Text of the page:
You miss a payment or two – and wham! Suddenly your monthly mortgage statement is littered not only with late fees, but with a variety of new charges you have never seen before and may not understand. Among them: Your lender might be charging you for unnecessary property inspections (http://www.nolo.com/legal-encyclopedia/what-fees-can-the-lender-charge-if-im-late-mortgage-payments.html). Several mortgage lenders and servicers, including Citi Mortgage, appear to be automatically charging borrowers for inspections to make sure their homes are occupied – even if there is no reason to believe the home has been abandoned.
In a growing number of class actions, homeowners say that inspection fees and other unreasonable, unauthorized fees are being tacked onto their statements automatically when they are late on payments. The mortgage companies allegedly program their computers to order the inspections after an account becomes a certain number of days past due. There is no human review or assessment of the account before the inspections are ordered, according to these lawsuits. And the inspections continue on an automated basis, sometimes as often as monthly.
The property inspection fees are typically small – in the range of $10 to $15. But since they are often charged monthly, they can add up (http://www.nolo.com/legal-encyclopedia/challenging-late-other-fees-foreclosure.html). Homeowners must pay these fees in order to save their homes from foreclosure. Mortgage companies typically won’t reinstate a loan and halt the foreclosure process until all of the fees are paid, or even added to the balance of the loan. In some cases, homeowners have to pay these fees even when their homes are foreclosed. They are often deducted from the proceeds of the foreclosure sale.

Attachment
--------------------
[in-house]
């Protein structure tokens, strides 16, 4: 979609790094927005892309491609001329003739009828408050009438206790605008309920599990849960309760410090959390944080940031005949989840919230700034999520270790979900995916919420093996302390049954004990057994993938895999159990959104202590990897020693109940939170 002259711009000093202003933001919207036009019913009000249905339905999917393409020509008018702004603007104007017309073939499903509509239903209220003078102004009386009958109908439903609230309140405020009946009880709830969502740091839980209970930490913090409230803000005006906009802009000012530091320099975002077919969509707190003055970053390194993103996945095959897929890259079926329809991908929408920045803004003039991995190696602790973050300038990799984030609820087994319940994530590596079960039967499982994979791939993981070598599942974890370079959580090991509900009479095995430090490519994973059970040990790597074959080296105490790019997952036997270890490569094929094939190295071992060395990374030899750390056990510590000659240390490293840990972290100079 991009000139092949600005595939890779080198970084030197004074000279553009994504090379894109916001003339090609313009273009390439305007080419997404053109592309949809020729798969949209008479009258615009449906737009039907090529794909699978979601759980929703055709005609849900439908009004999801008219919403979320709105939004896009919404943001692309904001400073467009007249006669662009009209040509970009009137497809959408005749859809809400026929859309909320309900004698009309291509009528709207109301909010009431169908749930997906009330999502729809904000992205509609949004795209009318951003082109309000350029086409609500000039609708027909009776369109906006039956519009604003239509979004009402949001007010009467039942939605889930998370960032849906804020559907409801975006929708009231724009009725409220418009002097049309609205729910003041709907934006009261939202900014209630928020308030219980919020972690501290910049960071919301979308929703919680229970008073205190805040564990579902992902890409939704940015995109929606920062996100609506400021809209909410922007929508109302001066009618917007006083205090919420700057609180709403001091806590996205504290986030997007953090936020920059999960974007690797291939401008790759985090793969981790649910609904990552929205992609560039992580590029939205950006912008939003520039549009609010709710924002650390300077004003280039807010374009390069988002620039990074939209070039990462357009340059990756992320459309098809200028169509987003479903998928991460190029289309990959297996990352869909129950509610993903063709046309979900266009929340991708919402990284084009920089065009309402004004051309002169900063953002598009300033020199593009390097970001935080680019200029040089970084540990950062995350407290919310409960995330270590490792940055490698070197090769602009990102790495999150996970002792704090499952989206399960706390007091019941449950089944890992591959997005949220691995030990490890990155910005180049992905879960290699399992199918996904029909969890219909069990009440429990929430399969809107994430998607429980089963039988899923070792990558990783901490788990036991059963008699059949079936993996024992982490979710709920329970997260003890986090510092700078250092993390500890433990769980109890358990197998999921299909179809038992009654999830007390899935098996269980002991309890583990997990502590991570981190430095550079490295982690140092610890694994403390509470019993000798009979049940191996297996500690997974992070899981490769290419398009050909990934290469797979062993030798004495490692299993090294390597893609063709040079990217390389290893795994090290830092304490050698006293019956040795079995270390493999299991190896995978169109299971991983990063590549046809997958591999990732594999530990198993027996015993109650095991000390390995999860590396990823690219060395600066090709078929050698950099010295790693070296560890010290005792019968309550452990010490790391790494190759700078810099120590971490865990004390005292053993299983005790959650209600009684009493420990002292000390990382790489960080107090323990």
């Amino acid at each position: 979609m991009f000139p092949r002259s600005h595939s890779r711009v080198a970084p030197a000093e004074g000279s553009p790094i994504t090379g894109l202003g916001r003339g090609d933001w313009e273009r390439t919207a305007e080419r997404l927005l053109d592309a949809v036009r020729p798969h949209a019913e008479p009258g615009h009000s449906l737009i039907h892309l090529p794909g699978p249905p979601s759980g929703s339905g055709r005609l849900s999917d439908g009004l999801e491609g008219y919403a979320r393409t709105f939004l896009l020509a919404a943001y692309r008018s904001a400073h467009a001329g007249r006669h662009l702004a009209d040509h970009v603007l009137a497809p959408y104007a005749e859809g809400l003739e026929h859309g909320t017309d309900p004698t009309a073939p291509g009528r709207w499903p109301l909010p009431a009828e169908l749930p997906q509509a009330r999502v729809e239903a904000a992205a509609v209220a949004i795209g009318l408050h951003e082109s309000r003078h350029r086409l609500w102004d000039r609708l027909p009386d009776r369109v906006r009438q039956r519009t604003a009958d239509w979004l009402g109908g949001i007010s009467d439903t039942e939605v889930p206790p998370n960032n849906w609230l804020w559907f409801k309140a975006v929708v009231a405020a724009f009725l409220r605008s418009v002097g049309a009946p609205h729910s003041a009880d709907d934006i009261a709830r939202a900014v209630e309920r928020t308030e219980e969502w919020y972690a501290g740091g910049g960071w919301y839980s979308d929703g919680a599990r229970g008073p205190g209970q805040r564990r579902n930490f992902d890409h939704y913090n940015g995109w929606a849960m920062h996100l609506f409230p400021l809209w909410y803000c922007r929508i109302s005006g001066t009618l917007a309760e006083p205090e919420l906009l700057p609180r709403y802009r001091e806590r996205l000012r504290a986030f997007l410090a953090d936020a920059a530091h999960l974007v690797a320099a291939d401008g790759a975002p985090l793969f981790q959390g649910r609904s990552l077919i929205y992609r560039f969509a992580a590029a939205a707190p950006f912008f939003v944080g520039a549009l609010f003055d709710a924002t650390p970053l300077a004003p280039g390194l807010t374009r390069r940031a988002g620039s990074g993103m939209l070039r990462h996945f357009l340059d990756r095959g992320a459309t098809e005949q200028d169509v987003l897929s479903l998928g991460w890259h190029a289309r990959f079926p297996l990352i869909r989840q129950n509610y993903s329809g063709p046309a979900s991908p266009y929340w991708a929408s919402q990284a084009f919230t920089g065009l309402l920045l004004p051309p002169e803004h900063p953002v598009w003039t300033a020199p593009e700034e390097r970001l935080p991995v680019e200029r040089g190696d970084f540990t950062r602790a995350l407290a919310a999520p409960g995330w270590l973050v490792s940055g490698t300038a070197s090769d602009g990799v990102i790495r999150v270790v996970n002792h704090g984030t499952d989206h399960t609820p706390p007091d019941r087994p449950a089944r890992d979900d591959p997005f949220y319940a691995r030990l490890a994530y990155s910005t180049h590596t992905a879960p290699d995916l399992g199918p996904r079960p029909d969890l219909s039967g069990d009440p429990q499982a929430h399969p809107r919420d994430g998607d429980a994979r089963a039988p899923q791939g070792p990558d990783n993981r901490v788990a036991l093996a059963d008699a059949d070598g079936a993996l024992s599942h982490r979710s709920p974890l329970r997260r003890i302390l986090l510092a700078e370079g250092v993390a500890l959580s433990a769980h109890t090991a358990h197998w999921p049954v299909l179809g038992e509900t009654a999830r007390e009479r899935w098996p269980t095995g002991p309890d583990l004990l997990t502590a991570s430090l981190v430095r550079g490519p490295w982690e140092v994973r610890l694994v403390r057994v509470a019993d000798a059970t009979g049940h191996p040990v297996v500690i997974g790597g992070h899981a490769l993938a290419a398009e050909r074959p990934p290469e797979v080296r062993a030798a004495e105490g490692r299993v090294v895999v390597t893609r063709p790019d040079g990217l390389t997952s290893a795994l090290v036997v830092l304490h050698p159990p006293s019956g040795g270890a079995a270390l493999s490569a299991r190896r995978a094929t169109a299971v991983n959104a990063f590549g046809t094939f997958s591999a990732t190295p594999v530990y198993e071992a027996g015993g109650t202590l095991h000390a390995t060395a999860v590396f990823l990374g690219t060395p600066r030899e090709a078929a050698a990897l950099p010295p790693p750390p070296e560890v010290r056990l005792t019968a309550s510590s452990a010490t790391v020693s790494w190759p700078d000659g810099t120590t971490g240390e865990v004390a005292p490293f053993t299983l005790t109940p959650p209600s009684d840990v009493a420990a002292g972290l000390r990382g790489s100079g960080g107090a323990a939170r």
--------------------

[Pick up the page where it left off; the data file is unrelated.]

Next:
Property inspection fees may not be clearly identified on your statement. They may show up with a vague description such as “Delinquency Expenses” or “Default Fees,” leaving you scratching your head about where they came from. Even if the fees are properly identified, unsuspecting homeowners may not understand that the inspections are designed to determine whether the home is occupied, or that the mortgage company is not entitled to charge them for the inspections unless there is reason to believe the home has been deserted.
Default-related property inspections generally work like this. After your loan account becomes delinquent by a pre-set number of days, the automated computer system orders the property inspection. The inspection is done by a third party contractor – the mortgage companies do not train and maintain their own staff of inspectors. Once the inspection is ordered, an inspector drives or walks by your home (http://www.nolo.com/legal-encyclopedia/whats-the-difference-between-home-inspection-property-inspection.html) to determine whether anyone is living there. Photos may be taken, but the inspector generally does not enter your home. Finally, the inspector sends a report to the mortgage company, which may or may not review it.
Companies like Citi Mortgage say they need to order these inspections in order to protect the lender’s interest in the property. They point to paragraphs in the loan documents you signed which allow them to conduct inspections or take any reasonable steps necessary to protect the lender’s interest – and to charge you for it. But of course, property inspections are neither reasonable nor necessary to protect the lender’s interest if you are in regular contact with the mortgage company and they have no reason to suspect that you’ve moved out.
Automatic inspection fees may be illegal under the laws of your state. If you have paid property inspection fees to Citi Mortgage, or don’t recognize the new fees appearing on your statement after you miss a payment or two, it might pay to investigate or talk with a lawyer.